TALLINN - The constitutional committee of the Estonian parliament has supported a bill that would create an opportunity for withdrawing a foreigner's refugee status if the refugee poses a threat to national security or to the Estonian society.
The parliament's constitutional committee on Tuesday discussed the the bill of amendments to the Act on Granting International Protection to Aliens introduced by the parliament's legal affairs committee, which would create an opportunity for withdrawing a foreigner's refugee status as well as for the person's expulsion from the country, parliament spokespeople said. According to the bill, refugee status can be withdrawn if a person who has been granted international protection is punished with a jail sentence for a crime in the first degree, an intentionally committed criminal offense against a person, an intentionally committed criminal offense against a minor, an offense connected to drugs, an offense dangerous to public, extortion or a crime in the first degree.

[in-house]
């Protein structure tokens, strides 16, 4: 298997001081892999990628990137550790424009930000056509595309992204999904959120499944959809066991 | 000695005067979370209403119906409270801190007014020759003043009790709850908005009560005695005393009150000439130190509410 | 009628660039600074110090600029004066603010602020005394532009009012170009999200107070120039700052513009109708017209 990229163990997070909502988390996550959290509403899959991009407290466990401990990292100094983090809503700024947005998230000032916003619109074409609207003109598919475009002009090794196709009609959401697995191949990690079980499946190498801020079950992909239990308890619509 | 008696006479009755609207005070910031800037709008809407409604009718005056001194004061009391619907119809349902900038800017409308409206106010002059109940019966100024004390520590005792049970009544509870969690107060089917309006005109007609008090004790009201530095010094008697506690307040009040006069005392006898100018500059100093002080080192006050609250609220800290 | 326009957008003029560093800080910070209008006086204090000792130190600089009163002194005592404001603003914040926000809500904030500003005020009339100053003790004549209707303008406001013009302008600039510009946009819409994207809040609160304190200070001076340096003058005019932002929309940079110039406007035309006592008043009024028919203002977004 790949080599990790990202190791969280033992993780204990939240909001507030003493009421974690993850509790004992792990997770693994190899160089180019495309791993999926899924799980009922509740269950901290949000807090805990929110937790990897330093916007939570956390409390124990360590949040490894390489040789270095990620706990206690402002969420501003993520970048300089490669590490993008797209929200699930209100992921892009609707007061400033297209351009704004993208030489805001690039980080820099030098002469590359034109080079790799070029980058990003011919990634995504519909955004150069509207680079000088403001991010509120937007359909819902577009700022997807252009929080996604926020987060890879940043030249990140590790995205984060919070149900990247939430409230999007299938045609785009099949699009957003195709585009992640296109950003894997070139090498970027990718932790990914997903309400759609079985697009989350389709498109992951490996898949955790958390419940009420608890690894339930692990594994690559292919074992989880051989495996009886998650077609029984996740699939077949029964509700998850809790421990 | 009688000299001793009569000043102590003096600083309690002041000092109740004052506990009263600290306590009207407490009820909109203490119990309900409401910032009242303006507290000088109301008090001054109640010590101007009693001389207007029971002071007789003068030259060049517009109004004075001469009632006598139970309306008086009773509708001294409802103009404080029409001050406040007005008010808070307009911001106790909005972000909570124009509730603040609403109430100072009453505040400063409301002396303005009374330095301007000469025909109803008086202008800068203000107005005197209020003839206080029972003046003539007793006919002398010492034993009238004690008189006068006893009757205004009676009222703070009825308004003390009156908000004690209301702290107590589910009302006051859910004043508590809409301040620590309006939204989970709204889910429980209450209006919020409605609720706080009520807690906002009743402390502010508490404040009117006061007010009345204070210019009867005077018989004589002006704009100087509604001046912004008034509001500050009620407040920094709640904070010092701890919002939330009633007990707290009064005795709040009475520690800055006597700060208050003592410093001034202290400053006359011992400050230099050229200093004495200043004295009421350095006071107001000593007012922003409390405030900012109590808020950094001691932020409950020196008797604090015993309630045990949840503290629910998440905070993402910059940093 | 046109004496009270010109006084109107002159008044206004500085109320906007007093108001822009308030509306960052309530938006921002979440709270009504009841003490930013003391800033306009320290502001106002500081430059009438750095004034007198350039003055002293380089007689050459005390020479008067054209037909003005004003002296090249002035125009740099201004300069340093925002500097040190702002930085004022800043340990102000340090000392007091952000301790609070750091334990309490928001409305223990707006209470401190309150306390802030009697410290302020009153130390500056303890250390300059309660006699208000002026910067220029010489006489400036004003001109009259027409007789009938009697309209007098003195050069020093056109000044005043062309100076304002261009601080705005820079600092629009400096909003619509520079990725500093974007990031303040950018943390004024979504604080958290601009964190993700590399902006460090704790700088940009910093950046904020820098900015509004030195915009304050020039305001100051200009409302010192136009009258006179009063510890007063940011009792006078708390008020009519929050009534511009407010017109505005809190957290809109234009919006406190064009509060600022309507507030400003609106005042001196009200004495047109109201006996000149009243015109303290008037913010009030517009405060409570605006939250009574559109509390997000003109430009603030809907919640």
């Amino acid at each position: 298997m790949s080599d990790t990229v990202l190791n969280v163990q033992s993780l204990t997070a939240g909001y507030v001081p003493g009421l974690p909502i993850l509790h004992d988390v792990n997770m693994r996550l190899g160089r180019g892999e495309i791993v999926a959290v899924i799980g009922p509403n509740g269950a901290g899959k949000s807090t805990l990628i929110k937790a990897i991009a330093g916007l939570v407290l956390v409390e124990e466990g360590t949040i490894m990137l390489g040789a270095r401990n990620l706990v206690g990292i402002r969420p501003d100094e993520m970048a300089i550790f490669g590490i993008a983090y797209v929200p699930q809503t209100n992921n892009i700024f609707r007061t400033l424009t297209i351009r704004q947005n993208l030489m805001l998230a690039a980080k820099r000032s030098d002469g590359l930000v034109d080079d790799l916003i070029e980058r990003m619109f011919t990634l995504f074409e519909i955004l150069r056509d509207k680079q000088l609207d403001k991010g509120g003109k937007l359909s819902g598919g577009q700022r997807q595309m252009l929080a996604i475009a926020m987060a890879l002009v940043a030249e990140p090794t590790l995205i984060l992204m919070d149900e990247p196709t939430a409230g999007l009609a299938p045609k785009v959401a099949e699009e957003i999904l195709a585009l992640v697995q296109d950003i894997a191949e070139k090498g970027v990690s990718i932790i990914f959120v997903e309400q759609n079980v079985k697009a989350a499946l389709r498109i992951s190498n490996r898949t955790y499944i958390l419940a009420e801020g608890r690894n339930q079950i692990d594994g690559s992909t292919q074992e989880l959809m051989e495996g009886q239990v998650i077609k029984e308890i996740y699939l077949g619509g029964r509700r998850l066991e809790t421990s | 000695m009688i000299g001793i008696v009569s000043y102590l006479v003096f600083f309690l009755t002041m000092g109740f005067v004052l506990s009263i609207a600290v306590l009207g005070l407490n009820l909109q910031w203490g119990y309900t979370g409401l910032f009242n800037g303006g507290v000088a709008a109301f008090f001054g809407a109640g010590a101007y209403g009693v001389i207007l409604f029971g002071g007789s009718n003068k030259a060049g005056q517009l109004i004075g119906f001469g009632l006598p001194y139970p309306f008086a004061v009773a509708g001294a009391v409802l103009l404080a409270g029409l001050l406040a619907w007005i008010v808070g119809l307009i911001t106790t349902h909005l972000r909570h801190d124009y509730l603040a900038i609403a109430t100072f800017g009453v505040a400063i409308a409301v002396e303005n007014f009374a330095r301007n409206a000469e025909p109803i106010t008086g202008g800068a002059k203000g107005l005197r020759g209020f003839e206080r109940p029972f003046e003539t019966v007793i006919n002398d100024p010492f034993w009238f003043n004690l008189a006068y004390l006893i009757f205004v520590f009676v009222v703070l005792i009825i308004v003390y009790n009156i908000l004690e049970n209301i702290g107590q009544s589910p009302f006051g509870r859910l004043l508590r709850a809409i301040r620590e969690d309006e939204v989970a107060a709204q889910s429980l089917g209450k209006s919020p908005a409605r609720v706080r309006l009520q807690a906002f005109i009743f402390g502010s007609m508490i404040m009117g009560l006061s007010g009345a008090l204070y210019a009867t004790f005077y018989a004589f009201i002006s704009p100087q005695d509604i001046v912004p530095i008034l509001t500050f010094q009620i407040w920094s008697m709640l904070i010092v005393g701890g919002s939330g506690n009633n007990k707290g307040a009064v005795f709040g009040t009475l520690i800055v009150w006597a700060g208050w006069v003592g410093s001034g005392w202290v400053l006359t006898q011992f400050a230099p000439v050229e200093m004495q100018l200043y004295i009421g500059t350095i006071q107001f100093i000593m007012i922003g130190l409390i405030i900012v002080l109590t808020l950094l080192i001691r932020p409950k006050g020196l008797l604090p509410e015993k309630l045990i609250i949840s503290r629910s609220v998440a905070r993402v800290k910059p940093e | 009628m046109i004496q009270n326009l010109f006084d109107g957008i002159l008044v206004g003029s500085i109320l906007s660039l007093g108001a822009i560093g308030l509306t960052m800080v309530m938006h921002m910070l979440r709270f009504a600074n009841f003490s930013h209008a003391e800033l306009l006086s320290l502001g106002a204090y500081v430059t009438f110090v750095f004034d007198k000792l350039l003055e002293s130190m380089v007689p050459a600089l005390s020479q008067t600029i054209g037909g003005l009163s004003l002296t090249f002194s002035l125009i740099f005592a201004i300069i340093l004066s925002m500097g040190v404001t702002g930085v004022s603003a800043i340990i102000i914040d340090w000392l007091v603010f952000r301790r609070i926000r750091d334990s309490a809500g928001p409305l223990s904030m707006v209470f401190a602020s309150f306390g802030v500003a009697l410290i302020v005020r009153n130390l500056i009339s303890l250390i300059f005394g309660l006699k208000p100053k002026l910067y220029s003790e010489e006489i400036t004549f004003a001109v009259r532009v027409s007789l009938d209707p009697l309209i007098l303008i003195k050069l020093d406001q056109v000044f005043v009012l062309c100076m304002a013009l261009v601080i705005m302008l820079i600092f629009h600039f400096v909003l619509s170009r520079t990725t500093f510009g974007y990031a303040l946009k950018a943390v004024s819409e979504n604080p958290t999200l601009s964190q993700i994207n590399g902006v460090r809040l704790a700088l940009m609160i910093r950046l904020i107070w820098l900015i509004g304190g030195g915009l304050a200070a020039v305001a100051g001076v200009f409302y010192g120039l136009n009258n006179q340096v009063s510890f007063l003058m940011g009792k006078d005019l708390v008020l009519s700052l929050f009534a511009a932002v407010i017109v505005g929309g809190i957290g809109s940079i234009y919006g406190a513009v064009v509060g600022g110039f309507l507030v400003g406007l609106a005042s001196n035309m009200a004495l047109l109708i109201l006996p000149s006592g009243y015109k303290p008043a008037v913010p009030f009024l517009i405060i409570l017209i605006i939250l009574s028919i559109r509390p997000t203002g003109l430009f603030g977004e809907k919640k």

The constitutional committee decided to send the bill to a plenary sitting of the parliament on October 19 with the proposal to conclude the first reading.
Chairman of the constitutional committee Marko Pomerants said that the topic has been on the agenda in relation to the offenses committed by refugees who have been given accommodation in Estonia. "The problems are serious, the solving of which requires decisive actions. At the same time we take into account that the law amendments are not inconsistent with the Geneva convention, which stipulates that a refugee cannot be expelled or sent back to a country where their life and health may be put in danger, except in exceptional cases," Pomerants said.
The existing law stipulates that the Police and Border Guard Board may revoke refugee status if there is good reason to believe that an alien poses a threat to national security or a judgment of conviction in the first degree crime has entered into force with regard to an alien. Therefore, existing law does not enable to react to situations in which a crime committed by a foreigner does not classify as a crime in the first degree but is nevertheless grave in nature.